By Jim Rice
Through the ages, writing was usually a solitary pursuit. Ink was applied to papyrus, by quill, pen, or keyboard, and if any feedback were to be offered, it was often long after the writing was done.
That’s all changed, of course, in the digital age. A blog entry, Facebook post, or tweet receives almost-instant response, and the writer can argue or agree with the responder, and even in many cases go back and amend the original entry.
Even more-formal writing, such as screenwriting for TV shows, has been affected by this instant-feedback loop. In a recent article in Wired magazine, Clive Thompson describes the change in the ways—and the speed—in which television writers find out what audiences like (and, more often, don’t like). Jane Espenson, a writer for the ABC show Once Upon a Time, said that when she started working for TV in the early ’90s, it often took weeks or months to receive snail-mail responses to an episode. Now she receives as many as 150 replies a day on her Twitter feed, with everything from complaints about character developments to suggestions for future story lines.
Thompson compares this kind of instant-feedback writing to live performances, such as acting in a play or being on stage with a live band, “with an audience cheering, booing, and hollering out requests.” In our online, hyper-responsive world, he writes, all art—even the work of painters, songwriters, and novelists—is becoming “live.”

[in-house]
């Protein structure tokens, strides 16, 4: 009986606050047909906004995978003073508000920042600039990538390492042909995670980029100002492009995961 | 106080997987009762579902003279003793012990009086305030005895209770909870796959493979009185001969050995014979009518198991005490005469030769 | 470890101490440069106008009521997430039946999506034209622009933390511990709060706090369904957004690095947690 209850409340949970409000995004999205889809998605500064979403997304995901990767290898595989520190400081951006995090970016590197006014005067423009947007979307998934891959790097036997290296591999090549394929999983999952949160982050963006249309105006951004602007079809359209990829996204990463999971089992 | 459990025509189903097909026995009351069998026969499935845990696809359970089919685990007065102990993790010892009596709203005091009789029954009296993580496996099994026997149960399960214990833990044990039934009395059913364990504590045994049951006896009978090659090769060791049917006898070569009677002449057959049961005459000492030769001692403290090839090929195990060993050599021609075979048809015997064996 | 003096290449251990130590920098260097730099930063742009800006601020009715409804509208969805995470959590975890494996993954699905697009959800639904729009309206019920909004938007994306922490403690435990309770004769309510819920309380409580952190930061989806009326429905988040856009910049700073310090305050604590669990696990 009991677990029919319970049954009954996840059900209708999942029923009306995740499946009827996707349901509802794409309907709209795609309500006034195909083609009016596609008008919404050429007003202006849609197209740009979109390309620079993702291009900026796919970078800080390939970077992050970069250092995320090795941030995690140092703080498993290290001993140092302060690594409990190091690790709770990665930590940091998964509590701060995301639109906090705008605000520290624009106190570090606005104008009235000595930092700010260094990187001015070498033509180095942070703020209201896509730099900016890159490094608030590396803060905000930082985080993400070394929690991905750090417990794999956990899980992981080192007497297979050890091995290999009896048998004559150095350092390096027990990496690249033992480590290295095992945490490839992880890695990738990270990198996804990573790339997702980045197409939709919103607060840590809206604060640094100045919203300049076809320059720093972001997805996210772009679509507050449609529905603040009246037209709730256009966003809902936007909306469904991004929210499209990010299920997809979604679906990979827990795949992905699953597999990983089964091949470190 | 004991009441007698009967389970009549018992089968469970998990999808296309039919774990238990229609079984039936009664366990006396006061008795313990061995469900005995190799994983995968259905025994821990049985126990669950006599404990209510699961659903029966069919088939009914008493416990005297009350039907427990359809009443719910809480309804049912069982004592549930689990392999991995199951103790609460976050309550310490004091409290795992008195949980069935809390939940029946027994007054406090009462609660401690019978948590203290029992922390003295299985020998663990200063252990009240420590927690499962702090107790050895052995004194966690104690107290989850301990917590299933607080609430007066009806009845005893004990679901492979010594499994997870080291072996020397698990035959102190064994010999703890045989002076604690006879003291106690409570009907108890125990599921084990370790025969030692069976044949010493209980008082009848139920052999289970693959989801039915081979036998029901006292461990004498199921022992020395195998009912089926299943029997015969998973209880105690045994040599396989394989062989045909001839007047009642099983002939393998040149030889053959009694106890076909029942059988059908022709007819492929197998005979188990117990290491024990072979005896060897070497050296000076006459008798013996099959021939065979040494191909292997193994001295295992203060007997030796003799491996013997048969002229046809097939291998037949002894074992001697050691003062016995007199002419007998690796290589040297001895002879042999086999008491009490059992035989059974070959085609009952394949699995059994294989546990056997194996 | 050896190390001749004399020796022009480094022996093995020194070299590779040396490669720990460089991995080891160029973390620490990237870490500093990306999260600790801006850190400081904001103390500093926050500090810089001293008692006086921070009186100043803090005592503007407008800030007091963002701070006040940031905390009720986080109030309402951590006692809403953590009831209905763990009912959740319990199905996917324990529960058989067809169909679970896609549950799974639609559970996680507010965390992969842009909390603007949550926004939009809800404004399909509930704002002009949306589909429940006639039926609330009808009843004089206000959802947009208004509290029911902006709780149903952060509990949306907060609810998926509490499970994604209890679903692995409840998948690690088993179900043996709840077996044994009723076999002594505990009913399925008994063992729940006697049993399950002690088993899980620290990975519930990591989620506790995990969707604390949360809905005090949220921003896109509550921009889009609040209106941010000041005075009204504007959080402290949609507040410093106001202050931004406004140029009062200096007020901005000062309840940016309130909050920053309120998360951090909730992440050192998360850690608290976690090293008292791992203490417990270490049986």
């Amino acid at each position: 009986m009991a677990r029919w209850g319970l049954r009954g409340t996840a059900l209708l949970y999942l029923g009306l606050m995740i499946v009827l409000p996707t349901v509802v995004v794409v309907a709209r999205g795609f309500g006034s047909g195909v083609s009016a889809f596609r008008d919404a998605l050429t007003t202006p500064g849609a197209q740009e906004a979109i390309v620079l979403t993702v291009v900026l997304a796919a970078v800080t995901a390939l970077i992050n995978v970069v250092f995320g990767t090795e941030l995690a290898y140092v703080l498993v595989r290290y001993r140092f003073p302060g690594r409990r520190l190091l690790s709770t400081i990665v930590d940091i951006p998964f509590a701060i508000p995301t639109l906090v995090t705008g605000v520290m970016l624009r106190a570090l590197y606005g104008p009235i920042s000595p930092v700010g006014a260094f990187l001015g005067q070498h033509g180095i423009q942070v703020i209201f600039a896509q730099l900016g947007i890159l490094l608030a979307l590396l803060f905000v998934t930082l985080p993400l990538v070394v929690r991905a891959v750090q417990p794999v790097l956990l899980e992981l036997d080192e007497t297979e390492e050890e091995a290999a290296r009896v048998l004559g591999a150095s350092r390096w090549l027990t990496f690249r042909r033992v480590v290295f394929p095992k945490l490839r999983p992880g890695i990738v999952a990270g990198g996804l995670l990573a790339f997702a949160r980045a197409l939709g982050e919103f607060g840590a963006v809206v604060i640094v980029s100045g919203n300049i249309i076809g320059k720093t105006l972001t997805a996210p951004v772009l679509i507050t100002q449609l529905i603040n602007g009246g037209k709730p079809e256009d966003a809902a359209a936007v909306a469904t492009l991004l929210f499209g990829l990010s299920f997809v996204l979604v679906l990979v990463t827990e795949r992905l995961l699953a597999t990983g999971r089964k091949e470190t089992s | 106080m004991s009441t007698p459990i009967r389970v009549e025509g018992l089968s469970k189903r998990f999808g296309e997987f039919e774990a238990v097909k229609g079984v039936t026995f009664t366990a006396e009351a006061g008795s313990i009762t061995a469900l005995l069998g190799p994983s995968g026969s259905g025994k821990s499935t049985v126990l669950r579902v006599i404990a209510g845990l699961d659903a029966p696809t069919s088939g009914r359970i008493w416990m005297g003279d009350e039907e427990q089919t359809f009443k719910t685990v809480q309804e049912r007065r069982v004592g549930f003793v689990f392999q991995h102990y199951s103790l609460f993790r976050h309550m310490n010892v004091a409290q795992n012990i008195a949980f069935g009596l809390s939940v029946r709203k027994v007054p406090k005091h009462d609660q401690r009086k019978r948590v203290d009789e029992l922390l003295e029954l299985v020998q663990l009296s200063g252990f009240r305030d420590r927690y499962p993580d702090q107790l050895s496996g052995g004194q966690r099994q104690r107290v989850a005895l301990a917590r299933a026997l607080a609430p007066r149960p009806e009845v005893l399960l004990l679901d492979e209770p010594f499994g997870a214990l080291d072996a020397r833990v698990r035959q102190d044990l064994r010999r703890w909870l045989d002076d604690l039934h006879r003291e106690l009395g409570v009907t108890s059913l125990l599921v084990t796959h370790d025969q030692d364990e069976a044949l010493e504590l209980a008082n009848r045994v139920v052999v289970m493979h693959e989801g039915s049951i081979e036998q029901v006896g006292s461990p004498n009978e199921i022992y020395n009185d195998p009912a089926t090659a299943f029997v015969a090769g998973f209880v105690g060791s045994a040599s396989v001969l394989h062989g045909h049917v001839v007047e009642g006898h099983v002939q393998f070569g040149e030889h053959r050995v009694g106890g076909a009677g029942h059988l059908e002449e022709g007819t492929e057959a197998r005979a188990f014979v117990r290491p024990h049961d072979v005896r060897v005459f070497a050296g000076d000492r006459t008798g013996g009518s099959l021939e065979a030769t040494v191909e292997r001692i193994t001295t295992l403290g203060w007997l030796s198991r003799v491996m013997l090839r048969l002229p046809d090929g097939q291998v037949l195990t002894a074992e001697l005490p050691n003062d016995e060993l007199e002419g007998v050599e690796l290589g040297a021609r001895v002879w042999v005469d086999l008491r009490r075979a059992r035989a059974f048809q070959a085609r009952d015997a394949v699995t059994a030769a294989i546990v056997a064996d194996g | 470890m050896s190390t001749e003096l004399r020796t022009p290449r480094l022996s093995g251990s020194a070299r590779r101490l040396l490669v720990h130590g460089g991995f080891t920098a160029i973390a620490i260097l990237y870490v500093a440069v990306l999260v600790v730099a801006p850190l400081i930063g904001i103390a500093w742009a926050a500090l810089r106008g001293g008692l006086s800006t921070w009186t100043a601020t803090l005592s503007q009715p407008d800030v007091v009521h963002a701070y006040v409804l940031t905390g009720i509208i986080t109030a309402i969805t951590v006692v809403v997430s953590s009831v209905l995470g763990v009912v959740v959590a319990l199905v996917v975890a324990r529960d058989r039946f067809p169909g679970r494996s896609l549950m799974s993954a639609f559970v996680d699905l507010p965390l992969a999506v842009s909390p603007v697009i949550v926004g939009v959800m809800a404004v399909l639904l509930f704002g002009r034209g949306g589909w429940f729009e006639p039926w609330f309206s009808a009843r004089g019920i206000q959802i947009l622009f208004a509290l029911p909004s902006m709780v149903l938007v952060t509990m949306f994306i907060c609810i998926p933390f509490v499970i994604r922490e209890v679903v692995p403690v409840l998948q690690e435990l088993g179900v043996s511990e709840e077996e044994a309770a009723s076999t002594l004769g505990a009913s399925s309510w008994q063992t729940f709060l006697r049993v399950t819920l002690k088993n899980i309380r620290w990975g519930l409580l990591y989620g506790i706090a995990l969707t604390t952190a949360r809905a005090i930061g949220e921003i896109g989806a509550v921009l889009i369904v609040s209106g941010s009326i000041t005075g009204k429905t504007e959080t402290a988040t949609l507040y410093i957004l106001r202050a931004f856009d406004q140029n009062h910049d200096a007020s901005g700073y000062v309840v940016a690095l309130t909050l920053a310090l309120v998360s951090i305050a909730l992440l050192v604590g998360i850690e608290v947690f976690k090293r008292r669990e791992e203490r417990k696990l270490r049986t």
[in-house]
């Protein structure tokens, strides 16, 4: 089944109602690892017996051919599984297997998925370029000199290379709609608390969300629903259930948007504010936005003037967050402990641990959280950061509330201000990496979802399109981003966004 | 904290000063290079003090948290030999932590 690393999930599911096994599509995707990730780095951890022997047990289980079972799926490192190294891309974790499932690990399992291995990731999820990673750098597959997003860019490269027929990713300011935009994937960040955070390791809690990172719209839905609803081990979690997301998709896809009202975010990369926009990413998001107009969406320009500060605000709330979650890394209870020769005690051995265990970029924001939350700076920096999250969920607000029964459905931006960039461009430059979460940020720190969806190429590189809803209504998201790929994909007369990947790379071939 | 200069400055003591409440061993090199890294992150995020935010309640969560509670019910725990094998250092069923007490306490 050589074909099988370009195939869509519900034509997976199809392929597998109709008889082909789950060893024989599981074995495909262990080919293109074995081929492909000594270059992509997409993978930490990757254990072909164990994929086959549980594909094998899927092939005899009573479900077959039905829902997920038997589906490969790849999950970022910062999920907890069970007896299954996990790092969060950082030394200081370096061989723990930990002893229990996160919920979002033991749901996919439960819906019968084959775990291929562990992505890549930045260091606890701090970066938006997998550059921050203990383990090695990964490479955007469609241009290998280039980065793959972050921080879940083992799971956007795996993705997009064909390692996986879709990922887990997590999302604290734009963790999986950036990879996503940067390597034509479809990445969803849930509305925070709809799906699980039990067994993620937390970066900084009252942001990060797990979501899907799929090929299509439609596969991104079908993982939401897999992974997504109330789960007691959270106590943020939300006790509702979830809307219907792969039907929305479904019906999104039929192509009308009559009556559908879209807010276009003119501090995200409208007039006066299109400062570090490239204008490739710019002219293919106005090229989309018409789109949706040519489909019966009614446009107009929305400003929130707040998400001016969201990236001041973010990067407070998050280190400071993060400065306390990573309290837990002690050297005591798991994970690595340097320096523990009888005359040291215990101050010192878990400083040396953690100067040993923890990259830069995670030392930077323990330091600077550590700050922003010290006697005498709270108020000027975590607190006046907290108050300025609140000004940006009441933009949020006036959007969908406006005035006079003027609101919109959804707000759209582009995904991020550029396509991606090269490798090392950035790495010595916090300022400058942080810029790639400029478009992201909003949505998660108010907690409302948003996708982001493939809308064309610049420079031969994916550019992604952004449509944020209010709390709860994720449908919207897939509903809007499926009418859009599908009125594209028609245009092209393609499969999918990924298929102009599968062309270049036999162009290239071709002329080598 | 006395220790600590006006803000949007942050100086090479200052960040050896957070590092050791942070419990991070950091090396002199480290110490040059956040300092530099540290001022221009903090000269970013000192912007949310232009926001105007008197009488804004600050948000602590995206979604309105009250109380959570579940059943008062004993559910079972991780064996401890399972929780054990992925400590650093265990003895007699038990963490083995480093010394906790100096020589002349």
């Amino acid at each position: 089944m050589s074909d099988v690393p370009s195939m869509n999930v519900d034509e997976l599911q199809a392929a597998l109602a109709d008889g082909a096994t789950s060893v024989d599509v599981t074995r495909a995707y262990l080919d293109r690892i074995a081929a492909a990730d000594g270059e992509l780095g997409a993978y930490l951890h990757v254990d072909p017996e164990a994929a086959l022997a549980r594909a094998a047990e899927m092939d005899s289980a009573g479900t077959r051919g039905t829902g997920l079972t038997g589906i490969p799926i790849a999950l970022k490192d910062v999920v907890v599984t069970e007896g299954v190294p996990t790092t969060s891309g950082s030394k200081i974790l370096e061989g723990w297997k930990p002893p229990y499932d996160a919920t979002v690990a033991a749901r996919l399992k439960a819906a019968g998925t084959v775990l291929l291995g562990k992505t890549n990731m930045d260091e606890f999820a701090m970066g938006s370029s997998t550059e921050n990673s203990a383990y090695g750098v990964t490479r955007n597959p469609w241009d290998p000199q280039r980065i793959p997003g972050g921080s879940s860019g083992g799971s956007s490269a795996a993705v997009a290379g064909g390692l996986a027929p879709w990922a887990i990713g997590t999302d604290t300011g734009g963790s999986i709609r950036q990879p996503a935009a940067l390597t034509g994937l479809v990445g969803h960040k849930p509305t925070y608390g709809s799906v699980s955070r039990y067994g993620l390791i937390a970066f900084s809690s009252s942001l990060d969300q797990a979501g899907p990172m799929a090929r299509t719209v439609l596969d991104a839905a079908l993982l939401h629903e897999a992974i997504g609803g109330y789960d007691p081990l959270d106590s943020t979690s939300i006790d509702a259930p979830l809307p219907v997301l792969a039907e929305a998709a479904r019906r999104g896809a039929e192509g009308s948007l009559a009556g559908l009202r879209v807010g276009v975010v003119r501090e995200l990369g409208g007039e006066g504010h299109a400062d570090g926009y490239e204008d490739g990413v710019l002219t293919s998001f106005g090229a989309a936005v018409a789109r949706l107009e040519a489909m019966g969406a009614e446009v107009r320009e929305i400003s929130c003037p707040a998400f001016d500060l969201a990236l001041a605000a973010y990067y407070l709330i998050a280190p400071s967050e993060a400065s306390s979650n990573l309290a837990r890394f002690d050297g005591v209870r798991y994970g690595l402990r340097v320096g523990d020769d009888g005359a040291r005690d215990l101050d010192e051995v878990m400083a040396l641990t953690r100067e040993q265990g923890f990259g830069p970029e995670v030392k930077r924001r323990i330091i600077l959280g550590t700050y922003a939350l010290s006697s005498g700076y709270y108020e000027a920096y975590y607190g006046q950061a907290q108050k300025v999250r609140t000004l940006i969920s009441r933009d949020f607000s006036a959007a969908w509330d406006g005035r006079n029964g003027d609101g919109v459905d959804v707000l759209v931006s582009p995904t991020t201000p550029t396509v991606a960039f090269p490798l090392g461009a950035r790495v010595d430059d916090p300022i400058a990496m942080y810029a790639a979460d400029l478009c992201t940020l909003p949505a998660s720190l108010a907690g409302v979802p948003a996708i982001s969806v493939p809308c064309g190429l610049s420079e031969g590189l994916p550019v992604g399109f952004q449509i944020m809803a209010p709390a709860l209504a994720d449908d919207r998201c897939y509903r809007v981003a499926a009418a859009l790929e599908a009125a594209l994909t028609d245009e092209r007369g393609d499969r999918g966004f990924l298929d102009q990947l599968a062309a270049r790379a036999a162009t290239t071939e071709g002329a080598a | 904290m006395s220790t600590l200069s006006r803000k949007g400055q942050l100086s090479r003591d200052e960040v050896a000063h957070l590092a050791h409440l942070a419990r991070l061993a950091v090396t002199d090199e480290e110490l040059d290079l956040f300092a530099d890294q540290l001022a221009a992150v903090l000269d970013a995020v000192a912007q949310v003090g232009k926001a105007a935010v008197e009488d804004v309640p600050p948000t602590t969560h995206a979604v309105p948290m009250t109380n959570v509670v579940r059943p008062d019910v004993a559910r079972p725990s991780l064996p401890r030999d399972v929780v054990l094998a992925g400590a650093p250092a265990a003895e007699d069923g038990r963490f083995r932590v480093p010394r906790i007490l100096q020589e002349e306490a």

What does this phenomenon mean for preachers, the performing artists of the religious world? A sermon is already a live act, and the “audience” response is readily apparent to the person in the pulpit. But other than a few comments in those churches that have a response-from-the-congregation time in their service, and a few variations on “nice sermon today, pastor” in the recession line, most preachers probably receive very little content feedback on what they preach.
They could. It’s not technically difficult to set up feedback mechanisms for sermons, to intentionally seek responses from the congregation and beyond. Some pastors post teasers of their sermon topics on Facebook during the week beforehand, and even occasionally use some of the pre-feedback in their sermon prep. Many churches post sermon texts after the fact, although few have a means for readers to offer comments. (One reason, perhaps: Preaching and trolls don’t mix well.)
While it seems obvious, especially to us “priesthood of all believers” types, that preachers ought to seek as much feedback as possible from their congregations, there’s also a possible downside to enabling too much response. While dialogue and relationship are essential components of genuine preaching in any community, a pastor has to be careful not to hew too closely to what she or he perceives as “what they want to hear.” Preaching is not a popularity contest, and there’s enough temptation to soften up the “hard teachings” of Jesus to make the gospel more palatable for those raised in a gimme-mine culture. A pastor is sometimes required to preach sermons that serve more to afflict the comfortable than the reverse, and those aren’t necessarily going to be happily received by the target audience.
Nonetheless, it’s a fairly safe assumption that increasing connection with congregants, and making it easier for people to offer their responses to sermons and other activities, would be a positive thing for most religious leaders. When used well, technology can be a helpful supplement as we seek to improve communication and strengthen community among and between our bodies of believers.
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